My interests generally fall into the overall theme of evolving embodied intelligence. This is a very interdisciplinary pursuit, found at the crossroads of computer science, cognitive science, biology, engineering, psychology, neuroscience, philosophy, physics, mathematics, and so many more interesting fields. But I tend to describe it as an approach to artificial intelligence from an evolutionary biology perspective (though the converse is surely also true).
In essence, I loosely mimic the same methods and techniques that biological evolution used to create us (and all life on this planet), but apply them to artificial, rather than biological, creatures. I do this both in an attempt to create robotic behavior on the order of complexity of biological life, and simply to better understand the mechanisms of evolutionary optimization itself.
For a classic example of the evolution of structures, locomotion, competitive strategy, and many other fun traits in an artificial setting, check out this great – way ahead of it’s time – video from a personal hero and friend: Karl Sims, Evolved Virtual Creatures (1994)
From a cognitive perspective, once I have optimized a functioning agent, I can stop and analyze the artificial neurons and connections inside it’s brain. This is something that is incredibly difficult to perform at any reasonable scale inside a biological brain, yet if the neurons and connectivity of the artificial brain follows the same general ideas and principles that their biological counterparts do, I can start to understand what types of features occur inside that brain, and even how this information relates to the agent’s environment or morphology. I can use these techniques to think about things like internal mental representations of the outside world, pattern recognition and association, sensory motor control, prediction and decision making, and hopefully even one day understand general awareness and cognition within this framework.
My current research focuses not only on the high level processes and decision making that we often think of as “cognition”, but is particularly interested in the way which our bodies and our situation within a particular environment make the tasks that might be difficult to do (explicitly and consciously) into processes that are automatic and seamless. This is a facet of embodied cognition (specifically, morphological computation). In exploring the co-optimization of robotic morphologies (body plans) and controllers (brains), I am able to better design and more efficient robotic platforms, but more interestingly I am able to help better understand this poorly-studied aspect of animal behavior and cognition.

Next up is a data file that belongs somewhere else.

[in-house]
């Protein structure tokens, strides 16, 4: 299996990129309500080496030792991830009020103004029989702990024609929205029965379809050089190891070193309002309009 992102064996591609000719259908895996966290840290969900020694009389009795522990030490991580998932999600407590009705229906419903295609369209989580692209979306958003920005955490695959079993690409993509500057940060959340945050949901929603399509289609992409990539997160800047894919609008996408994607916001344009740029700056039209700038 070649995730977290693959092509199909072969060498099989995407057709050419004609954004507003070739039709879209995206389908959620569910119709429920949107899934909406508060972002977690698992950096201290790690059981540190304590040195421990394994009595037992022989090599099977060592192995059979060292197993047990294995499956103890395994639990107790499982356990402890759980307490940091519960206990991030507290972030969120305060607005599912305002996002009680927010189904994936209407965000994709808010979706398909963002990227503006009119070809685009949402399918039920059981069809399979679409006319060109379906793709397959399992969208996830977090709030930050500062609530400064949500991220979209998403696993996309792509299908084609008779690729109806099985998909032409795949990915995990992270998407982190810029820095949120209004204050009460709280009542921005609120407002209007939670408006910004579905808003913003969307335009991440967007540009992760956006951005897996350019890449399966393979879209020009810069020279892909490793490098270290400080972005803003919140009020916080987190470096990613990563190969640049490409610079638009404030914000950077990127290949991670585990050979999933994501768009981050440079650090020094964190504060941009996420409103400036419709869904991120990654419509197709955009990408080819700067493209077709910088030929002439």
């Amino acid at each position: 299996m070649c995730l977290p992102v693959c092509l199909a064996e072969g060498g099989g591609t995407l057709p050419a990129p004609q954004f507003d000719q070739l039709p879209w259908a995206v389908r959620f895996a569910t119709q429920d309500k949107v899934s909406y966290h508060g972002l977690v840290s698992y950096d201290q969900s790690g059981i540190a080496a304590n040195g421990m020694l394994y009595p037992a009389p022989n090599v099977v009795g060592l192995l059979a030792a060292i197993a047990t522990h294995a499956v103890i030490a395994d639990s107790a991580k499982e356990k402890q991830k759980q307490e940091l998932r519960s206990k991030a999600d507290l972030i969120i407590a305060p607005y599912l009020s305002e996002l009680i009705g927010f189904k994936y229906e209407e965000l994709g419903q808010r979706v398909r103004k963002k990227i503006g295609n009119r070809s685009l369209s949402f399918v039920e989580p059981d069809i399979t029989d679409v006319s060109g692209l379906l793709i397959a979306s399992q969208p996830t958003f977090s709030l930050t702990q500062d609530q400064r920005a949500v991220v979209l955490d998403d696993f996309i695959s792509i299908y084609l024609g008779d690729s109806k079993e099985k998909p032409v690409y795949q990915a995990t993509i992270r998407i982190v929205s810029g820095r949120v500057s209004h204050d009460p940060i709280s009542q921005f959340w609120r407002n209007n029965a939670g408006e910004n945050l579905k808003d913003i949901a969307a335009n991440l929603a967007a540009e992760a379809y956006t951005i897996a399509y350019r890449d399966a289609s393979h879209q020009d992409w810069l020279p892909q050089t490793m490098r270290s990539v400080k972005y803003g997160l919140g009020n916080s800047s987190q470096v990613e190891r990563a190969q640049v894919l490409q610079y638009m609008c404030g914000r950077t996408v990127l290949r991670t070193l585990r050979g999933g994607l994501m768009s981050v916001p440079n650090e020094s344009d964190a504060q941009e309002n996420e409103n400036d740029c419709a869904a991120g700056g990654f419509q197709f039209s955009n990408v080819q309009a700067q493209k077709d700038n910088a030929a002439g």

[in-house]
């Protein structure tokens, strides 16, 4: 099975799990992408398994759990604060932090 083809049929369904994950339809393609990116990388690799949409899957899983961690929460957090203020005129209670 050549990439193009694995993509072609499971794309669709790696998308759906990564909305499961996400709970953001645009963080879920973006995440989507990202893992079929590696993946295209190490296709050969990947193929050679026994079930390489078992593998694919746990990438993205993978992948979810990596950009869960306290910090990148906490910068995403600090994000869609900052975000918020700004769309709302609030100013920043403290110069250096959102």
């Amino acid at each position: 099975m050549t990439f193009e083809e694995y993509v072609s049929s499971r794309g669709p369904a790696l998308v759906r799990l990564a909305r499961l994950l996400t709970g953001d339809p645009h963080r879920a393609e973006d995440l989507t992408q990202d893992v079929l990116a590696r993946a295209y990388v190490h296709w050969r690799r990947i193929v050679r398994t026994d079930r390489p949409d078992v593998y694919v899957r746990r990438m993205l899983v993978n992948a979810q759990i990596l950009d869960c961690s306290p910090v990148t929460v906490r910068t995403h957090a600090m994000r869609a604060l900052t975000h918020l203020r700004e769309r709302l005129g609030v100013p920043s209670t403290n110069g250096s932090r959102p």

In essence, while most roboticists are trying to find the controller which allows a given robot to successfully perform a given task (i.e the smartest and most complex brain), I’m trying to understand which robot will use the simplest controller to solve a given task (i.e. the body plan that will allow that task to be solved by the simplest possible brain). I find this question interesting and important because biological creatures are constantly driven to be as efficient and effective as possible, and nature has clearly optimized their (our) shape and form to allow for this. If we can understand how this process works, we can also use it to make our machines more efficient and effective as well.
This emphasis on embodiment and geometric design of forms (morphologies my robotics work, but more generally a physical shape, object or pattern) also enables me to collaborate with incredible engineers to focus on design automation in the context of automated manufacturing (like 3D printing). The understanding of how our bodies grow and develop into a finely tuned apparatus can be applied to produce functional and optimized designs for any number of complexly interacting trade-offs and objectives in an engineering context. Carefully balancing these trade-offs, or even intuitively understanding how design decisions affect the function of a given form, becomes more and more challenging as 3D printers allow us to create arbitrarily complex forms from increasingly complex materials. Luckily, the “blind watchmaker” of evolutionary design doesn’t need to comprehend or model this system to be able to optimize it. In mimicking the divergent and inventive nature of evolutionary search to artificial design systems we are able to build the “creative machine.”